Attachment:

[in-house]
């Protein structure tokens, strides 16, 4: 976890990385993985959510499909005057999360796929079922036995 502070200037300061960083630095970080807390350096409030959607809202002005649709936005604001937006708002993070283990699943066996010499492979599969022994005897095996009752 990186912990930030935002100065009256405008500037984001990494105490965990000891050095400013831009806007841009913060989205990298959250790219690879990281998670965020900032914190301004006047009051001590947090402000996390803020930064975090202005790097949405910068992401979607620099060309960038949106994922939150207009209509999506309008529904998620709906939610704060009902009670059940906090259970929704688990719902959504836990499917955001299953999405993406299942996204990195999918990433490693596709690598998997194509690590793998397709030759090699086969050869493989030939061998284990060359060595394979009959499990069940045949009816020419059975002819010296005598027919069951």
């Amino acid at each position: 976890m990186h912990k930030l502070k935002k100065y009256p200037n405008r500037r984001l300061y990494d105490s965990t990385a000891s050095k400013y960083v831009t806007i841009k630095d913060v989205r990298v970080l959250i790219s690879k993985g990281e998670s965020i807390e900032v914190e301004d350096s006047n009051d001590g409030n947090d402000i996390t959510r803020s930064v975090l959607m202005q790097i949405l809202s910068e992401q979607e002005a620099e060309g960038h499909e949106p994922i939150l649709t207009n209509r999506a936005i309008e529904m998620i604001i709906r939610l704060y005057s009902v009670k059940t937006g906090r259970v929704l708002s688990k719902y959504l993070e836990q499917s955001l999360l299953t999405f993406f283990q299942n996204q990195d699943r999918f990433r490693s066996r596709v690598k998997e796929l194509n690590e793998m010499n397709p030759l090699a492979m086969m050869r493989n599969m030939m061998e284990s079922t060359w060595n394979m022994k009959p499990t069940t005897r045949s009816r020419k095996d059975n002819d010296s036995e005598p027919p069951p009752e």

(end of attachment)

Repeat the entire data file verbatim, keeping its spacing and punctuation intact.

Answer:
[in-house]
């Protein structure tokens, strides 16, 4: 976890990385993985959510499909005057999360796929079922036995 502070200037300061960083630095970080807390350096409030959607809202002005649709936005604001937006708002993070283990699943066996010499492979599969022994005897095996009752 990186912990930030935002100065009256405008500037984001990494105490965990000891050095400013831009806007841009913060989205990298959250790219690879990281998670965020900032914190301004006047009051001590947090402000996390803020930064975090202005790097949405910068992401979607620099060309960038949106994922939150207009209509999506309008529904998620709906939610704060009902009670059940906090259970929704688990719902959504836990499917955001299953999405993406299942996204990195999918990433490693596709690598998997194509690590793998397709030759090699086969050869493989030939061998284990060359060595394979009959499990069940045949009816020419059975002819010296005598027919069951």
């Amino acid at each position: 976890m990186h912990k930030l502070k935002k100065y009256p200037n405008r500037r984001l300061y990494d105490s965990t990385a000891s050095k400013y960083v831009t806007i841009k630095d913060v989205r990298v970080l959250i790219s690879k993985g990281e998670s965020i807390e900032v914190e301004d350096s006047n009051d001590g409030n947090d402000i996390t959510r803020s930064v975090l959607m202005q790097i949405l809202s910068e992401q979607e002005a620099e060309g960038h499909e949106p994922i939150l649709t207009n209509r999506a936005i309008e529904m998620i604001i709906r939610l704060y005057s009902v009670k059940t937006g906090r259970v929704l708002s688990k719902y959504l993070e836990q499917s955001l999360l299953t999405f993406f283990q299942n996204q990195d699943r999918f990433r490693s066996r596709v690598k998997e796929l194509n690590e793998m010499n397709p030759l090699a492979m086969m050869r493989n599969m030939m061998e284990s079922t060359w060595n394979m022994k009959p499990t069940t005897r045949s009816r020419k095996d059975n002819d010296s036995e005598p027919p069951p009752e």